Correctional Services said that “matters are under control” at Johannesburg’s Sun City Prison on Wed.
TWO-MONTH-OLD Khanyalihle Mdaliso has had a wet and uncomfortable introduction to the world as the home she shares with her parents and two siblings is damp from excessive rains this summer.
"The water comes in through the door and from under the ground. I'm glad that the municipality is helping us," said Makhosazana Mdaliso from Palmridge near Alberton, Ekurhuleni.
Mdaliso said that most of their furniture, clothes and blankets have been soaked.
While her husband was at work and nine and seven-year-old sons were at school, Mdaliso prepared to be relocated to drier land by municipal officials yesterday.
Ekurhuleni officials were busy the whole day making sure that shacks were dismantled, loaded onto trucks and taken over the flood plain about 500m away.
The rains have devastated about 300 households - about 2000 men, women and children. Tents have been pitched to house those who have been moved. Once they are settled, they will be allowed to rebuild their shacks.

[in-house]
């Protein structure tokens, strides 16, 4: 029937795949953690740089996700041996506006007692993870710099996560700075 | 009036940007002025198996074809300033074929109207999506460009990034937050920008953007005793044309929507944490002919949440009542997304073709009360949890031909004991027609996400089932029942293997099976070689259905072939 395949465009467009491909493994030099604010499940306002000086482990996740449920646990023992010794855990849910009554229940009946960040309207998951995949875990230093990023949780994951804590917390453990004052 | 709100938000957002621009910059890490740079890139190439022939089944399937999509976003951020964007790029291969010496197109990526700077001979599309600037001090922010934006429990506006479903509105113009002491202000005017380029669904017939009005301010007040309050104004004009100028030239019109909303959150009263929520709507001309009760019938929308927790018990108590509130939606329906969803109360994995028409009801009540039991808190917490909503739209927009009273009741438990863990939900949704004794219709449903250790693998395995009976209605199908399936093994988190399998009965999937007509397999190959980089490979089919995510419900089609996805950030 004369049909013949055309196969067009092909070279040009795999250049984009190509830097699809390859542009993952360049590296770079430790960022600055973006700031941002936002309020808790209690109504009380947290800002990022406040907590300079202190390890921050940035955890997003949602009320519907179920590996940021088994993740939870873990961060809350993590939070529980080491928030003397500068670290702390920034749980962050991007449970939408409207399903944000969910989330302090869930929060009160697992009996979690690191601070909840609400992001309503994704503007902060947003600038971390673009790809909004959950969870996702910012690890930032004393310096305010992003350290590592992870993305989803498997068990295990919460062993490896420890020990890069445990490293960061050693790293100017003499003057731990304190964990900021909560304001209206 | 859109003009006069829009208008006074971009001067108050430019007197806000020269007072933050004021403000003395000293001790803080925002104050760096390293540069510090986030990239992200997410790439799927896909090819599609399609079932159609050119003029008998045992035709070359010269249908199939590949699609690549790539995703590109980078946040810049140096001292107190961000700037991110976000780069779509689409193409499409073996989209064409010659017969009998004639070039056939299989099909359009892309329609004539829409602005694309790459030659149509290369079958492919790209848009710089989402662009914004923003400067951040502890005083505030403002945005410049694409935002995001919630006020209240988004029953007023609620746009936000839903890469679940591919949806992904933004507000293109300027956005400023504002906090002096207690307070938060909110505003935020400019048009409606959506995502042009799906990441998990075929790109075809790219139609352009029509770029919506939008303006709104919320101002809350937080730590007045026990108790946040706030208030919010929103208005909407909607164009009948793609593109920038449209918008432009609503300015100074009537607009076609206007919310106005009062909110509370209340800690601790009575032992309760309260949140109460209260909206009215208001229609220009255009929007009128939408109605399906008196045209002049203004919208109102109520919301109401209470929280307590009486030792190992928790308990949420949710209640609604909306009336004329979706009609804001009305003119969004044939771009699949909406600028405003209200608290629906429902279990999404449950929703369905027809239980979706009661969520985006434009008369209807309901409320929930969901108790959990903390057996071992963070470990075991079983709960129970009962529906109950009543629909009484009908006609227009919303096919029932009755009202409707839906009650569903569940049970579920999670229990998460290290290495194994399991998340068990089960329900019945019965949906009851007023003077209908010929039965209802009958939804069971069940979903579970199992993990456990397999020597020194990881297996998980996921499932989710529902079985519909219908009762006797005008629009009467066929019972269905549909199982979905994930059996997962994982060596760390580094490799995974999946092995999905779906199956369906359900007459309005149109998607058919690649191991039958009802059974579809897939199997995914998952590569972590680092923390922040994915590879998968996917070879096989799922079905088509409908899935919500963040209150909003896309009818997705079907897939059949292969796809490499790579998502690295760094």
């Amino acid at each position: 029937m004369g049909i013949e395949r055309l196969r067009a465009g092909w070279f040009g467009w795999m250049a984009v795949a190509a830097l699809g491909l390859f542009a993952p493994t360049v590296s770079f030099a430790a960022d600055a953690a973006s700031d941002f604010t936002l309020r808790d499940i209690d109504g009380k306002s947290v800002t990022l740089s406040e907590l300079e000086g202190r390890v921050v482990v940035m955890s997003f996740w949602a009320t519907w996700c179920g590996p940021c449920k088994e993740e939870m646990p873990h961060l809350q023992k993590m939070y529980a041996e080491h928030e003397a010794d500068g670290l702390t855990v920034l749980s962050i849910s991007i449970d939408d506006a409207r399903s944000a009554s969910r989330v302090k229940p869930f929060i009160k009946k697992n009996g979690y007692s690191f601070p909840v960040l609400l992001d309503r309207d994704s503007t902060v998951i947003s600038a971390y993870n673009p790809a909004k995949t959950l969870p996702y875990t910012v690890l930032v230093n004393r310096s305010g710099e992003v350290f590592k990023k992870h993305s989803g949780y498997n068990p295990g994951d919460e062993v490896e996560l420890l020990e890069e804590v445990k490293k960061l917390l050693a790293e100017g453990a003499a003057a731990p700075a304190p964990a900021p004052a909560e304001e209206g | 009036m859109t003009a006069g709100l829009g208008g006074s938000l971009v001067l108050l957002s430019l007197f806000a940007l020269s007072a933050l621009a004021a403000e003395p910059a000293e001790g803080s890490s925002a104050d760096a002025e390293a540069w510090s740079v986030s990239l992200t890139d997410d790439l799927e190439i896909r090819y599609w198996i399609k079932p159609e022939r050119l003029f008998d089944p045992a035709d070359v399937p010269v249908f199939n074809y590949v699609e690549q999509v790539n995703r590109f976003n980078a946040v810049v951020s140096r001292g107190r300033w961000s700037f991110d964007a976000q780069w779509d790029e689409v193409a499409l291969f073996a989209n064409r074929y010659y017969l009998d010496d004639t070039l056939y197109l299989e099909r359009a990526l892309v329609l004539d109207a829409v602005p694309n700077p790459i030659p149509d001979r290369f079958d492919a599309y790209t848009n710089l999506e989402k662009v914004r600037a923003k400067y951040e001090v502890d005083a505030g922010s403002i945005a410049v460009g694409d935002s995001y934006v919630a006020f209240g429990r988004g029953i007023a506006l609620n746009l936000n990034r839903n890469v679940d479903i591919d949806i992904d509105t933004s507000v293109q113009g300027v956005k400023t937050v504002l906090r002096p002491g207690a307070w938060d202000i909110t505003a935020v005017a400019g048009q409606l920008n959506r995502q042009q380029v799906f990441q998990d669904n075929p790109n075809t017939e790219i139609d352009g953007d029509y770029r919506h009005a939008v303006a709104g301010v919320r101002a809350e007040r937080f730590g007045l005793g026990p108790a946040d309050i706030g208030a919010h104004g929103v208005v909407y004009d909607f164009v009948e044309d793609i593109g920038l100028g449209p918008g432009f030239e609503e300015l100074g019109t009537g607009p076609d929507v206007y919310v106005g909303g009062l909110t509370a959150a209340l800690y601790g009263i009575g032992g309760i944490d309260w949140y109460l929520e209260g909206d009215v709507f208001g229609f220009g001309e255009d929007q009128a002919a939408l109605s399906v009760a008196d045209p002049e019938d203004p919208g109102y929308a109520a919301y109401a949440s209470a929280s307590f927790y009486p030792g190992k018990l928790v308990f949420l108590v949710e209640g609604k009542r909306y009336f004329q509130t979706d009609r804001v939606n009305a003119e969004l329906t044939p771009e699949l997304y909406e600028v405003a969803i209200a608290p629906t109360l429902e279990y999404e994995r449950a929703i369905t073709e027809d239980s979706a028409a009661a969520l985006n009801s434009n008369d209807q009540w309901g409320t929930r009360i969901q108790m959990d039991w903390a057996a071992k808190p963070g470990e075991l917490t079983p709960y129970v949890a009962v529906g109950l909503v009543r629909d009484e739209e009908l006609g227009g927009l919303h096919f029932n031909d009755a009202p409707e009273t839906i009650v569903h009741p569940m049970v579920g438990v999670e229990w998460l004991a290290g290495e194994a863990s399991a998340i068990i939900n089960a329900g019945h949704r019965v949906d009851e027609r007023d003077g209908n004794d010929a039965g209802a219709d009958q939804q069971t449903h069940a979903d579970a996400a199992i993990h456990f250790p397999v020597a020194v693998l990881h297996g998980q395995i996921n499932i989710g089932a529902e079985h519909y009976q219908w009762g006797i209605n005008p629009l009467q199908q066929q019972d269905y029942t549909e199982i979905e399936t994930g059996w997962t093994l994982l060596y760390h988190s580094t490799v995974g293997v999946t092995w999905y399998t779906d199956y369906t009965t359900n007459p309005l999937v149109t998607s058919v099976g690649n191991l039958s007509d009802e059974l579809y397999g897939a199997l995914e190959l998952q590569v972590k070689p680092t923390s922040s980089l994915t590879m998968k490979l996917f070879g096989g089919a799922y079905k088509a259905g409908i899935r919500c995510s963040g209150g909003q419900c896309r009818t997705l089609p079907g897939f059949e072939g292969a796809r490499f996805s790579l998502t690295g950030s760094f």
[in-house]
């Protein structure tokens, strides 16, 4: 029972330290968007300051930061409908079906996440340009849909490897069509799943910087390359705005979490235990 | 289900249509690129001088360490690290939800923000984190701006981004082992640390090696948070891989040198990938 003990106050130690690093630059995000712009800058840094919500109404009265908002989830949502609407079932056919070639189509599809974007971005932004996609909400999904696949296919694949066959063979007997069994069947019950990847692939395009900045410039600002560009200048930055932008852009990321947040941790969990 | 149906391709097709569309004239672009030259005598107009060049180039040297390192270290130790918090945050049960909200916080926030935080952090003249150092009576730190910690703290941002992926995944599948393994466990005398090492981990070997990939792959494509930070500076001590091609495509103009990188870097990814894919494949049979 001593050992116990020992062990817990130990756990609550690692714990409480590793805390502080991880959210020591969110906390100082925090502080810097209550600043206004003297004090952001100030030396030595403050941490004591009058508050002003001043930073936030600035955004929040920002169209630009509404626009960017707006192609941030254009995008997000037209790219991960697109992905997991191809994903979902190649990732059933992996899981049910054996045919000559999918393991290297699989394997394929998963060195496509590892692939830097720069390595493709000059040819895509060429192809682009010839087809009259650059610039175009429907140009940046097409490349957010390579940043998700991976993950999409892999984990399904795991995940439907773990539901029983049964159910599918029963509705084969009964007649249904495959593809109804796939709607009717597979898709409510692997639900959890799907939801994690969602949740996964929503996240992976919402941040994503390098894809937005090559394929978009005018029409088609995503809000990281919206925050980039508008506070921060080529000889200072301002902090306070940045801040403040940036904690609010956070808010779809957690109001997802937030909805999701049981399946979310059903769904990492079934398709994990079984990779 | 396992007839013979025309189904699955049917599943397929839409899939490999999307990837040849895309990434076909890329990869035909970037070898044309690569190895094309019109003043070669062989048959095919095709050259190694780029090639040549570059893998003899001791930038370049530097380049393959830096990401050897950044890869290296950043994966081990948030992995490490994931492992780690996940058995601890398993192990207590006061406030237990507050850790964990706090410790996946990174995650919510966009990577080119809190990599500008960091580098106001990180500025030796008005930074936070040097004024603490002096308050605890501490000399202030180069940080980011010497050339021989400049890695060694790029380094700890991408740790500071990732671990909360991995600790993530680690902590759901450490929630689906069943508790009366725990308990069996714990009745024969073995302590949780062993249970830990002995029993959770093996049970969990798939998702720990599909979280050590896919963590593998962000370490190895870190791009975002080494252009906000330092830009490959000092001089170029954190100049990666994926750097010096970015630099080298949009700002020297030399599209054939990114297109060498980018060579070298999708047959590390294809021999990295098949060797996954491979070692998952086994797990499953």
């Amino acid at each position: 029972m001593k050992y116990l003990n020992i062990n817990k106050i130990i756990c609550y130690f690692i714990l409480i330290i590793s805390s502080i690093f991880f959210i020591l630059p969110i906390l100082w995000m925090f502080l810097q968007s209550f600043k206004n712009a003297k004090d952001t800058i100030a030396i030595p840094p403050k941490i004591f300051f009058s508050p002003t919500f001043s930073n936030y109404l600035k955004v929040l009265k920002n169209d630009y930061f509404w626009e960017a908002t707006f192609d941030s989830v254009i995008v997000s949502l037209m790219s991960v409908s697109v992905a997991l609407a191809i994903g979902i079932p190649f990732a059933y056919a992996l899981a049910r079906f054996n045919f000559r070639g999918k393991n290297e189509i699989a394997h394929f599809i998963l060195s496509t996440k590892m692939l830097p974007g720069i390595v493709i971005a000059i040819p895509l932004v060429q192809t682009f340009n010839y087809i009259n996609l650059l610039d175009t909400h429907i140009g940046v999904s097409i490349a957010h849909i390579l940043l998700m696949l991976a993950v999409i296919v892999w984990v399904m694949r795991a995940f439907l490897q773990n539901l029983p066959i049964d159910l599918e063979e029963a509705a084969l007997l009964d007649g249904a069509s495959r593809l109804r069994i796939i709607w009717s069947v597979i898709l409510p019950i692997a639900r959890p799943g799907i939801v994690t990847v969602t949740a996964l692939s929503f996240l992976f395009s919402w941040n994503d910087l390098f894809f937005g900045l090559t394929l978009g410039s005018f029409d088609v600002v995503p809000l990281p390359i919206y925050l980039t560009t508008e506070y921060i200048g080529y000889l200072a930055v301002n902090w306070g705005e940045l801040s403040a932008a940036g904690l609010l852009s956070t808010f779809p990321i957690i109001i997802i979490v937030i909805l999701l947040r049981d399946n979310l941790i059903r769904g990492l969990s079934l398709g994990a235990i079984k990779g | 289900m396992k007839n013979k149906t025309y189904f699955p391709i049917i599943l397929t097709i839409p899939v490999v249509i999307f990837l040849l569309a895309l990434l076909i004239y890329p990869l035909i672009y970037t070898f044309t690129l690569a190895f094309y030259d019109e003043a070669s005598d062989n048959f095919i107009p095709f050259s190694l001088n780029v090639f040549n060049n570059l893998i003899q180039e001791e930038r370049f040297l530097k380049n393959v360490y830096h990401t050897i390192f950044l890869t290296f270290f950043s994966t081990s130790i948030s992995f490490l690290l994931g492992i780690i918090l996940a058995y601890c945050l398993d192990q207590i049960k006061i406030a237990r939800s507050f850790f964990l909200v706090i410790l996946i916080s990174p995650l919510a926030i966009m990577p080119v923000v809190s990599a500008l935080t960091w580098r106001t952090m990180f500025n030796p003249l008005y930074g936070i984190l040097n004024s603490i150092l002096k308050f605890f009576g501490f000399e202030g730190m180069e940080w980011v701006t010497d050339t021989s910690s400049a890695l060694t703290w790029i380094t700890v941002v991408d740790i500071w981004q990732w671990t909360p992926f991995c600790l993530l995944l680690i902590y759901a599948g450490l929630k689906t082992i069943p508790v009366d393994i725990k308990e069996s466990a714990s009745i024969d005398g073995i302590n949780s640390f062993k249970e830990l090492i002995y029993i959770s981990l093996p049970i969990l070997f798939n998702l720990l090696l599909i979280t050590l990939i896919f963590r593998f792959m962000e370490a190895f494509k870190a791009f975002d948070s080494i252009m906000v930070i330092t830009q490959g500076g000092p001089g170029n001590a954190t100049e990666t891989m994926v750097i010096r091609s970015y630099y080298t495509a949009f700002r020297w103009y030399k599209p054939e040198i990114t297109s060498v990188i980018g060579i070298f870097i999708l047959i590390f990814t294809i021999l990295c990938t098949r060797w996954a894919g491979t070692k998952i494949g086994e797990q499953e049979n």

Zweli Dlamini, the Ekurhuleni metro spokesperson, said all the people will be allocated stands on which new houses will be built for them. This will happen once the infrastructure has been laid out.
In Benoni, 70 households at the Beachfront informal settlement near Wattville will also be moved to higher ground because of flooding.
In KwaThema, one hostel's roof caved in on Wednesday after the heavy rains. Dlamini said they were looking into how the people there would be helped.
Back in Palmridge yesterday, Meshack Shandu was a happy man. "I have been here since 1999 and every rainy season it gets like this. But this year is the worst we have experienced. Our local councillors have been saying that there is nothing they can do," said Shandu.
Dlamini said: "This is where we can bring proper development to the people. We will not stop, even in the rains, until everyone is moved from here. We cannot guard this place around the clock so we need the community to ensure that people do not reoccupy this area."
He said families were given blankets and food parcels that would last up to three weeks. The relocation will cost about R2million.